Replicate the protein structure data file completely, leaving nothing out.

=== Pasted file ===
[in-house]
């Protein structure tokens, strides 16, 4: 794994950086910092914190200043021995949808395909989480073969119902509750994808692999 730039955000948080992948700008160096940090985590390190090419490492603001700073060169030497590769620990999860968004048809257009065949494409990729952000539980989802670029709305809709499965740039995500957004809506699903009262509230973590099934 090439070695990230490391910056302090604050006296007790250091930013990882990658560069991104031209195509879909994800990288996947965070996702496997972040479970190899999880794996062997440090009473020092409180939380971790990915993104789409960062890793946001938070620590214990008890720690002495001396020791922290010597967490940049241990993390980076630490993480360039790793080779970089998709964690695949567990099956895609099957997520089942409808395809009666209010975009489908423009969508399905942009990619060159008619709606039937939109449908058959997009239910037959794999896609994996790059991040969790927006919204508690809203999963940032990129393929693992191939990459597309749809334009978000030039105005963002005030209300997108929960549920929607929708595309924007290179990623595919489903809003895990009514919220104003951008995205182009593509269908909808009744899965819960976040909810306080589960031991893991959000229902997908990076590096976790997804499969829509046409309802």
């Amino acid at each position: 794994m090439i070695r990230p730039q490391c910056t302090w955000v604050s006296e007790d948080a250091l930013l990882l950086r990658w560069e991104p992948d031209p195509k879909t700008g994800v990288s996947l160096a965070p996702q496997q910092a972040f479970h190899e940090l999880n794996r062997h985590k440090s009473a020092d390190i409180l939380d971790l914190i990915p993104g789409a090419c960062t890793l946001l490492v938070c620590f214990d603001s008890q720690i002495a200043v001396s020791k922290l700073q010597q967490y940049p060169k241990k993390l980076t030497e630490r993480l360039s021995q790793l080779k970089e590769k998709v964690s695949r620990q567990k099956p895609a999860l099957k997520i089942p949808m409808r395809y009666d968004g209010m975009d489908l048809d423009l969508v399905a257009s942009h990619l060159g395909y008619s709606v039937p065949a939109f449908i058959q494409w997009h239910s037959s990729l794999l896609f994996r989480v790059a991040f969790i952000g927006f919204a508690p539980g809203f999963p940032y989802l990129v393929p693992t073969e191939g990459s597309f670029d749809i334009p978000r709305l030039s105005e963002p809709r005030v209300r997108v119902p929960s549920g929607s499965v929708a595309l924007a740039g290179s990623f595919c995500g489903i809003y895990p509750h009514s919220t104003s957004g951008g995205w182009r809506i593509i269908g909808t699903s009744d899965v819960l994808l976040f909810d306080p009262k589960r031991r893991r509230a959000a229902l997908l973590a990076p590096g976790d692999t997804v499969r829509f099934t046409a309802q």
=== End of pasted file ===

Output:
[in-house]
């Protein structure tokens, strides 16, 4: 794994950086910092914190200043021995949808395909989480073969119902509750994808692999 730039955000948080992948700008160096940090985590390190090419490492603001700073060169030497590769620990999860968004048809257009065949494409990729952000539980989802670029709305809709499965740039995500957004809506699903009262509230973590099934 090439070695990230490391910056302090604050006296007790250091930013990882990658560069991104031209195509879909994800990288996947965070996702496997972040479970190899999880794996062997440090009473020092409180939380971790990915993104789409960062890793946001938070620590214990008890720690002495001396020791922290010597967490940049241990993390980076630490993480360039790793080779970089998709964690695949567990099956895609099957997520089942409808395809009666209010975009489908423009969508399905942009990619060159008619709606039937939109449908058959997009239910037959794999896609994996790059991040969790927006919204508690809203999963940032990129393929693992191939990459597309749809334009978000030039105005963002005030209300997108929960549920929607929708595309924007290179990623595919489903809003895990009514919220104003951008995205182009593509269908909808009744899965819960976040909810306080589960031991893991959000229902997908990076590096976790997804499969829509046409309802």
């Amino acid at each position: 794994m090439i070695r990230p730039q490391c910056t302090w955000v604050s006296e007790d948080a250091l930013l990882l950086r990658w560069e991104p992948d031209p195509k879909t700008g994800v990288s996947l160096a965070p996702q496997q910092a972040f479970h190899e940090l999880n794996r062997h985590k440090s009473a020092d390190i409180l939380d971790l914190i990915p993104g789409a090419c960062t890793l946001l490492v938070c620590f214990d603001s008890q720690i002495a200043v001396s020791k922290l700073q010597q967490y940049p060169k241990k993390l980076t030497e630490r993480l360039s021995q790793l080779k970089e590769k998709v964690s695949r620990q567990k099956p895609a999860l099957k997520i089942p949808m409808r395809y009666d968004g209010m975009d489908l048809d423009l969508v399905a257009s942009h990619l060159g395909y008619s709606v039937p065949a939109f449908i058959q494409w997009h239910s037959s990729l794999l896609f994996r989480v790059a991040f969790i952000g927006f919204a508690p539980g809203f999963p940032y989802l990129v393929p693992t073969e191939g990459s597309f670029d749809i334009p978000r709305l030039s105005e963002p809709r005030v209300r997108v119902p929960s549920g929607s499965v929708a595309l924007a740039g290179s990623f595919c995500g489903i809003y895990p509750h009514s919220t104003s957004g951008g995205w182009r809506i593509i269908g909808t699903s009744d899965v819960l994808l976040f909810d306080p009262k589960r031991r893991r509230a959000a229902l997908l973590a990076p590096g976790d692999t997804v499969r829509f099934t046409a309802q």